Sabine Co. man still living in house severely damaged by tree 6 - KTRE.com | Lufkin and Nacogdoches, Texas

Sabine Co. man still living in house severely damaged by tree 6 months ago

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SABINE COUNTY, TX (KTRE) -

A person walking up to Raymond Johnston's home in the Six Mile community near Hemphill may not notice the severe damage at first. However, once he or she walks inside his mobile home, it's evident what happened six months ago.

Imagine waking up and seeing your home in pieces like this.

"It happened about 2 o'clock in the morning. I just heard a big bang," Johnston said. "I just rolled over and went back to sleep. The next morning I went up to go to the bathroom, and I saw it and said, ‘oh hell.'"

Johnston has been living in this mobile home for the past 18 years and watching these trees grow on National Forest land.

He spent many years working with trees before he retired, so he knew exactly who to call in October when he noticed the large tree leaning over his house.

"Two months before it fell, I went over there and talked to them and told them it was going to fall," Johnston said. "They sent two foresters out here, and they looked at it and said it's alright. A U.S. Forest Service spokesperson told me the tree wasn't dying, and the foresters didn't see it as something that would fall anytime soon, so they didn't cut it down."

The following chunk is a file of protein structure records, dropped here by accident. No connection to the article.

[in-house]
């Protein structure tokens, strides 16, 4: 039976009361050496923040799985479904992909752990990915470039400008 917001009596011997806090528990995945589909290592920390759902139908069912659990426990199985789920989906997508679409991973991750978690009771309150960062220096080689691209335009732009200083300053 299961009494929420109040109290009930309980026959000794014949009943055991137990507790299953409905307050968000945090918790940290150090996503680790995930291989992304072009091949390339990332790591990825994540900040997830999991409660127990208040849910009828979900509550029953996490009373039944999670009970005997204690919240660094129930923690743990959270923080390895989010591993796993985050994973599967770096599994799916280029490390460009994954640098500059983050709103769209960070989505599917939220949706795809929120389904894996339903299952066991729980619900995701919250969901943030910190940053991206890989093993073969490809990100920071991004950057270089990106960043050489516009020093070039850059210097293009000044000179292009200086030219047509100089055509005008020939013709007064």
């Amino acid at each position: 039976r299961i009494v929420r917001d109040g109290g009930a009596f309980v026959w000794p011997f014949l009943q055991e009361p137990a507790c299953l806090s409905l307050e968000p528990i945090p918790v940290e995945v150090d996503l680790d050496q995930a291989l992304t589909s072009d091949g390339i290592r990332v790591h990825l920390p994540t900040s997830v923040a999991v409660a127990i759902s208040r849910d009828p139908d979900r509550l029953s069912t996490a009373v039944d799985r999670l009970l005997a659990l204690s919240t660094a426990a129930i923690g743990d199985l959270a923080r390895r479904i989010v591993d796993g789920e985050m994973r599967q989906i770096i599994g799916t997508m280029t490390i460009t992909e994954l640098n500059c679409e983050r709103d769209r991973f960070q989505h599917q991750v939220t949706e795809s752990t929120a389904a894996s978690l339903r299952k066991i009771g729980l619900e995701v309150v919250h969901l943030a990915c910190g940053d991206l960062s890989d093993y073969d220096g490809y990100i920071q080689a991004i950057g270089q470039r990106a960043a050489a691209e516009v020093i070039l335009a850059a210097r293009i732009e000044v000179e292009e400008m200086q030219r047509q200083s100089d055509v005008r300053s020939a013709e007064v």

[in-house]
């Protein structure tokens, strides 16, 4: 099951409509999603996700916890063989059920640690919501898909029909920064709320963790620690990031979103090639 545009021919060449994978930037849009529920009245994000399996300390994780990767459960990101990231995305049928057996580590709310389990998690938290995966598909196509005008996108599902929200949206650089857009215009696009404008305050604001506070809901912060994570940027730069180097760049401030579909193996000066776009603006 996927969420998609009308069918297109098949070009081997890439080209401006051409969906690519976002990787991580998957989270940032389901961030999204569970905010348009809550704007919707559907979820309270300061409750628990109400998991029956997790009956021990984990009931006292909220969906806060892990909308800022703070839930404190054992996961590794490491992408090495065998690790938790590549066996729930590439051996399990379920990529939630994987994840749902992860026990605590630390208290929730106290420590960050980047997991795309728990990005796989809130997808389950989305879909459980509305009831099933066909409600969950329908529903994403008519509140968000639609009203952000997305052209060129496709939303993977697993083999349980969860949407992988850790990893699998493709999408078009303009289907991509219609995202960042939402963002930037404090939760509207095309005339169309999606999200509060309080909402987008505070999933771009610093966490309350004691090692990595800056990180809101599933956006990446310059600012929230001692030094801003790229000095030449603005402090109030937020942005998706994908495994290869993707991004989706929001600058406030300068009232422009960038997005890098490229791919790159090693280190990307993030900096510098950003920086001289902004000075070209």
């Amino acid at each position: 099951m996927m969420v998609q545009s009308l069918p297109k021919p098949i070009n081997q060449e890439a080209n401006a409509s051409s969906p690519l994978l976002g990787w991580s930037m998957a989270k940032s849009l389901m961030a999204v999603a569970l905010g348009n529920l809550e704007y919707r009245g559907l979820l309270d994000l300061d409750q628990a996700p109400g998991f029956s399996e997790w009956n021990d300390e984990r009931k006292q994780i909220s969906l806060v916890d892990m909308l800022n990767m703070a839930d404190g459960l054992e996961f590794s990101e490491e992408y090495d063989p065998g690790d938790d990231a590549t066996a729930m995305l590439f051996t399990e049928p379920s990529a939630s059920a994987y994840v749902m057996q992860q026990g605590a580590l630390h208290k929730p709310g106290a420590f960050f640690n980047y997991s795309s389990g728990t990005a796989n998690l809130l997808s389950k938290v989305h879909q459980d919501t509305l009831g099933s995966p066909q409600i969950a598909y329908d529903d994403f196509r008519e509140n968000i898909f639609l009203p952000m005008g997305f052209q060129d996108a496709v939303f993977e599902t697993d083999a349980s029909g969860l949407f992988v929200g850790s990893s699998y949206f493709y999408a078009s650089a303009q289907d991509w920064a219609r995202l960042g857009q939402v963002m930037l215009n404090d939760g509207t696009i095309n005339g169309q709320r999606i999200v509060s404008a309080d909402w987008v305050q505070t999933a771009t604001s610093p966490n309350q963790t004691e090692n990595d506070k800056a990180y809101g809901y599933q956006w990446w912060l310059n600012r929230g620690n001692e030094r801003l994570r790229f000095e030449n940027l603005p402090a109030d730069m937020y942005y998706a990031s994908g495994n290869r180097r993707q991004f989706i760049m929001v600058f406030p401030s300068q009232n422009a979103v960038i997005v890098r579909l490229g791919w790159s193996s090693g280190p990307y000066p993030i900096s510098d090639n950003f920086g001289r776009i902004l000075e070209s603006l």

Johnson said when the USFS foresters asked him how tall the tree was, he replied, "About 110 feet."

Johnston told the USFS personnel exactly where he thought the tree would soon land.

"It's going to hit the air conditioner on the trailer," Johnston said. "You look at the air conditioner; it hit right in the middle of it."

The tree has been removed but six months later, the damage was still here.

The 78-year-old resident lives alone and without a kitchen, and he's been forced to eat out every day hoping the Forest Service will soon give him an answer.

"They hadn't done nothing," Johnston said. "I don't understand. I know it takes a long time for the government to do anything, but if you owe them, they want their money right then."

It may be costly to replace Johnston's living room and kitchen, but he says life has no price tag.

"Well, if I would've been on that couch I would've been dead," Johnston said.

Johnston told East Texas News he has had to direct all of his questions and concerns to the National Forest Service.

After Johnston filed a claim, the damage was surveyed in December. Ernie Murray, a spokesman for the U.S. Forest Service, said Johnston submitted a second claim in April, which made the process start all over again. His claim is currently being processed in New Mexico.

The report will be sent to the Office of General Council in Temple, Texas where a determination for repairs will be made hopefully sometime next month.

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